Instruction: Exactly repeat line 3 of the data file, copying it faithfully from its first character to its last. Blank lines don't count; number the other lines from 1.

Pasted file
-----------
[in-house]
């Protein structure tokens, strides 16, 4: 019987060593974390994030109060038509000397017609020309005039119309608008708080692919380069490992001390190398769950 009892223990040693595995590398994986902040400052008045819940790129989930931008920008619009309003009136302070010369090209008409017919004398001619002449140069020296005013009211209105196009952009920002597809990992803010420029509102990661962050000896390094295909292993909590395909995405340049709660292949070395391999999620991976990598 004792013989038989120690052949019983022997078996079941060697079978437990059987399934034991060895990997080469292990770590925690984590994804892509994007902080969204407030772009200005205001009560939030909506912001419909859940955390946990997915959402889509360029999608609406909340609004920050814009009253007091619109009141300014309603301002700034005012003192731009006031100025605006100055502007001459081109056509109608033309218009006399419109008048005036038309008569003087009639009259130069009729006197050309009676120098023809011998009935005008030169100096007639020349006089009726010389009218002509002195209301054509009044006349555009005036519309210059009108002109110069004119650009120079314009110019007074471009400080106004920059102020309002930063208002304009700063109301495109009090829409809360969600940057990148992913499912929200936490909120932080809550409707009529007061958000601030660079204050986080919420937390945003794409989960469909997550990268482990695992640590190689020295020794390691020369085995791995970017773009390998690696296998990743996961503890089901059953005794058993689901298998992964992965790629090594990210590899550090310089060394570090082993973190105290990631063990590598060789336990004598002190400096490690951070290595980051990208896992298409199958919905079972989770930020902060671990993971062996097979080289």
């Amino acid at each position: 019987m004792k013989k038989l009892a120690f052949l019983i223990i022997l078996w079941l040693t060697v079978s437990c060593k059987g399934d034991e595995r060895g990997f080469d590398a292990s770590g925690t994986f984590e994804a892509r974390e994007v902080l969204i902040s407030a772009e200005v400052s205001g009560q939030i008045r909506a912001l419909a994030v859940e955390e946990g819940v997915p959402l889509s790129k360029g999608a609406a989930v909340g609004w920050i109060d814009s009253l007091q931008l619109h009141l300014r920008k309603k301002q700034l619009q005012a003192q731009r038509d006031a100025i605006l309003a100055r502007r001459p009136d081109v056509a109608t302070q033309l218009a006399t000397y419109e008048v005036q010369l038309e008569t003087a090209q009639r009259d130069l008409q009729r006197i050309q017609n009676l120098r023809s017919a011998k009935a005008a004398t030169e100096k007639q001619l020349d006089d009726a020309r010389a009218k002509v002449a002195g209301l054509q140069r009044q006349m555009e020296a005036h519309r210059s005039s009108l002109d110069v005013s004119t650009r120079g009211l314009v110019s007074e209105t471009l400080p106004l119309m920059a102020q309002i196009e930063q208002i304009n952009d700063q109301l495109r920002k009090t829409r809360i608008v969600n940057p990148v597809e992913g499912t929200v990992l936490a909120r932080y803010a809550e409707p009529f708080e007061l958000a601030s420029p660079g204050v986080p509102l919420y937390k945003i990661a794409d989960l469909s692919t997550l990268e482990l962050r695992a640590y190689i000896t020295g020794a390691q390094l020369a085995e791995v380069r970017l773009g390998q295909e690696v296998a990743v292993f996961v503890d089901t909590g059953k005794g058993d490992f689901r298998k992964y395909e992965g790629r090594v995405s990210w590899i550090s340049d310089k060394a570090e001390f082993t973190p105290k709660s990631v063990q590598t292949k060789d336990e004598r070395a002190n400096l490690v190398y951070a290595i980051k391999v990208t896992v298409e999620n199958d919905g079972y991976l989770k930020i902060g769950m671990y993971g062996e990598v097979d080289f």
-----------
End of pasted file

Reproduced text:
């Amino acid at each position: 019987m004792k013989k038989l009892a120690f052949l019983i223990i022997l078996w079941l040693t060697v079978s437990c060593k059987g399934d034991e595995r060895g990997f080469d590398a292990s770590g925690t994986f984590e994804a892509r974390e994007v902080l969204i902040s407030a772009e200005v400052s205001g009560q939030i008045r909506a912001l419909a994030v859940e955390e946990g819940v997915p959402l889509s790129k360029g999608a609406a989930v909340g609004w920050i109060d814009s009253l007091q931008l619109h009141l300014r920008k309603k301002q700034l619009q005012a003192q731009r038509d006031a100025i605006l309003a100055r502007r001459p009136d081109v056509a109608t302070q033309l218009a006399t000397y419109e008048v005036q010369l038309e008569t003087a090209q009639r009259d130069l008409q009729r006197i050309q017609n009676l120098r023809s017919a011998k009935a005008a004398t030169e100096k007639q001619l020349d006089d009726a020309r010389a009218k002509v002449a002195g209301l054509q140069r009044q006349m555009e020296a005036h519309r210059s005039s009108l002109d110069v005013s004119t650009r120079g009211l314009v110019s007074e209105t471009l400080p106004l119309m920059a102020q309002i196009e930063q208002i304009n952009d700063q109301l495109r920002k009090t829409r809360i608008v969600n940057p990148v597809e992913g499912t929200v990992l936490a909120r932080y803010a809550e409707p009529f708080e007061l958000a601030s420029p660079g204050v986080p509102l919420y937390k945003i990661a794409d989960l469909s692919t997550l990268e482990l962050r695992a640590y190689i000896t020295g020794a390691q390094l020369a085995e791995v380069r970017l773009g390998q295909e690696v296998a990743v292993f996961v503890d089901t909590g059953k005794g058993d490992f689901r298998k992964y395909e992965g790629r090594v995405s990210w590899i550090s340049d310089k060394a570090e001390f082993t973190p105290k709660s990631v063990q590598t292949k060789d336990e004598r070395a002190n400096l490690v190398y951070a290595i980051k391999v990208t896992v298409e999620n199958d919905g079972y991976l989770k930020i902060g769950m671990y993971g062996e990598v097979d080289f």